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The Menopause Diet: 5 Things You Should Know About Fibre

The Menopause Diet: 5 Things You Should Know About Fibre

As we navigate the many changes happening to our bodies from perimenopause to postmenopause, our dietary choices become increasingly important. Among the myriad of recommendations, one nutrient stands out for its significant impact on health during this phase: fibre. 

Here we explore what makes fiber so essential, and how can it help manage menopausal symptoms while supporting our overall well-being throughout the changes

What is fibre?

Fibre is a type of carbohydrate found in plant-based foods, but unlike other carbohydrates, it isn't digested by the human body. Instead, it passes through the digestive system mostly intact, providing several health benefits, from maintaining healthy digestion, preventing constipation, and managing weight, to regulating blood sugar and cholesterol levels. There are two main types of fibre:

  1. Soluble Fibre: This type dissolves in water, forming a gel-like substance in the gut. It's known to help reduce blood cholesterol and glucose levels. Sources include oats, barley, nuts, seeds, beans, lentils, and some fruits and vegetables.
  2. Insoluble Fibre: This type does not dissolve in water and adds bulk to the stool, helping food pass more quickly through the stomach and intestines. It's commonly found in whole grains, wheat bran, and vegetables.

        Why is fibre so important during menopause?

        As we transition from perimenopause to postmenopause, hormonal fluctuations often lead to various digestive issues, including constipation, bloating, and irregular bowel movements. Fibre acts as a natural remedy for these discomforts, helping to keep us regular and supporting gut health. Moreover, fibre-rich foods help manage weight, regulate blood sugar levels, which contribute to hormonal balance, and reduce the risk of chronic diseases, which become increasingly important once we reach postmenopause.

        Let's take a closer look at the benefits of a high-fibre diet during the menopause transition:

        1. Managing hormonal fluctuations:

        During perimenopause and menopause, hormonal fluctuations can lead to uncomfortable symptoms like hot flushes, mood swings, and weight gain. Including plenty of fibre-rich foods in your diet—such as fruits, vegetables, legumes, and whole grains—can help stabilise blood sugar levels. This stability contributes to hormonal balance and can help lessen the severity of these symptoms.

        2. Supporting digestive health:

        Digestive problems like constipation, indigestion, and bloating are often experienced during the menopause transition. Fibre is crucial in supporting digestive health by encouraging regular bowel movements, preventing constipation, and nourishing a healthy gut microbiome, which helps reduce bloating. Adding fibre-rich foods to your diet can help relieve these symptoms and improve your overall digestive well-being.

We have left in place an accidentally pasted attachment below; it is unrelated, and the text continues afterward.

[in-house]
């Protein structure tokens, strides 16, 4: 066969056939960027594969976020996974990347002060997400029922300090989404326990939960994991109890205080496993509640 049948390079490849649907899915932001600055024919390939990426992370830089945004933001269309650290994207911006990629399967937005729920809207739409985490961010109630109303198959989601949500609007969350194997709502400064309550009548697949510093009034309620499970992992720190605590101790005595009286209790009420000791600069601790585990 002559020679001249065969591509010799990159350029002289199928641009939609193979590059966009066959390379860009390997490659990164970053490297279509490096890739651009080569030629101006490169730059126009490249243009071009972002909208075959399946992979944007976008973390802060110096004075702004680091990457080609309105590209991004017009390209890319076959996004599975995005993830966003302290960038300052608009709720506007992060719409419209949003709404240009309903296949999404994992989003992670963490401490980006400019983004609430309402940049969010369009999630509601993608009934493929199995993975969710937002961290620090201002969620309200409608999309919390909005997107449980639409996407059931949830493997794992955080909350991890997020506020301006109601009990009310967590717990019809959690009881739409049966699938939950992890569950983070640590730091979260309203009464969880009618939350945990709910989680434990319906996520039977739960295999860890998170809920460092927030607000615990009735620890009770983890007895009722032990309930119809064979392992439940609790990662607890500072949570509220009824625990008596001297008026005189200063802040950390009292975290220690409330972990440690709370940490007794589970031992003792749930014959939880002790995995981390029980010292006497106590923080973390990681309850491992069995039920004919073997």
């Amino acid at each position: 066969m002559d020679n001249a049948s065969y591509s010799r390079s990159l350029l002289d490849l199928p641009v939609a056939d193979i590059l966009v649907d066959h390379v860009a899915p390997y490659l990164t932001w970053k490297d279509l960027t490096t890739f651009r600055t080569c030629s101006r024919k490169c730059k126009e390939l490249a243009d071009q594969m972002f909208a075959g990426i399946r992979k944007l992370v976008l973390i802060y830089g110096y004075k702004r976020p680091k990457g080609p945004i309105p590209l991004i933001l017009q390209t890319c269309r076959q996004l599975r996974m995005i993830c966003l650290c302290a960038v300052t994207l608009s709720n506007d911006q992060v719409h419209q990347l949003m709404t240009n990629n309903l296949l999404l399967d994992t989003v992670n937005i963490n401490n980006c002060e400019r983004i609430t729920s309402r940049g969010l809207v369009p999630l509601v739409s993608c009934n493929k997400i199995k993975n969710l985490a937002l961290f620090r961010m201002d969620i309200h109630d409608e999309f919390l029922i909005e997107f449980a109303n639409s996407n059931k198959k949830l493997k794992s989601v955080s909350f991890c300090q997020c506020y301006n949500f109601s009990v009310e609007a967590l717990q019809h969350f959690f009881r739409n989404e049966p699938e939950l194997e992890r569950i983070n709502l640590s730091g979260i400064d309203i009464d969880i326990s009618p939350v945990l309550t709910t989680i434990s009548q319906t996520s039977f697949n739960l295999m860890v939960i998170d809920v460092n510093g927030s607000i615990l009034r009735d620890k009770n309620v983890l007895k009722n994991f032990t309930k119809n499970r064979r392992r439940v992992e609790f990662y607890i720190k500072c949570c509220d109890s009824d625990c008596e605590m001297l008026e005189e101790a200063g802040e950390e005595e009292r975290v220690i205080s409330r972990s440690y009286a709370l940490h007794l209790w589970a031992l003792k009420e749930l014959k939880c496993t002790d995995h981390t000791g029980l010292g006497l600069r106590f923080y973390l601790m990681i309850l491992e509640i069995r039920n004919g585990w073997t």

3. Managing weight and metabolism:

        Weight management becomes more challenging during menopause due to several reasons, from hormonal changes and a slowing metabolism to being less active as you cope with other symptoms such as aching joints, broken sleep, and fatigue. High-fibre foods are not only nutrient-dense but also low in calories, making them ideal for managing weight. They also tend to be more filling than low-fibre foods, so you're likely to eat less and stay satisfied longer.

        4. Lowering heart disease risk:

        Heart disease risk increases after menopause due to hormonal changes and age-related factors. A diet rich in fibre has been linked to a reduced risk of heart disease by lowering cholesterol levels, improving blood pressure, and supporting overall heart health. By incorporating plenty of fibre-rich foods into your diet, you can protect your heart and reduce the risk of cardiovascular complications.

        5. Enhancing bone health:

        Maintaining strong and healthy bones is crucial during menopause to prevent osteoporosis and fractures. While calcium often takes the spotlight for bone health, fibre also plays a role in supporting bone density. Certain fibre-rich foods, such as fruits and vegetables, contain essential nutrients like magnesium and vitamin K, which are beneficial for bone health.

        How much fibre do you need in perimenopause, menopause, and postmenopause?

        Determining the optimal daily fibre intake during perimenopause, menopause, and postmenopause depends on various factors, including age, activity level, and overall health status. However, as a general guideline, experts recommend aiming for around 25 grammes of fibre per day for women aged 19–50 and slightly less for those over 50. Adjusting fibre intake to meet individual needs and considering any specific dietary restrictions or health conditions is key to optimising its benefits during the menopausal transition.

        If your fibre intake is below the recommended level, consider adding more high-fibre foods to your diet. Some of the best sources include:

        • Whole Grains: Oats, brown rice, quinoa, barley, whole wheat bread, and whole-grain pastas
        • Legumes: Lentils, chickpeas, black beans, kidney beans, peas, and soybeans.
        • Nuts and Seeds: Almonds, chia seeds, flaxseeds, pumpkin seeds, and sunflower seeds.
        • Fruits: Berries (raspberries, blackberries), apples, pears, oranges, and bananas.
        • Vegetables: Broccoli, Brussels sprouts, carrots, sweet potatoes, and leafy greens like spinach and kale.
        • Root Vegetables: Beetroot, parsnips, and turnips.
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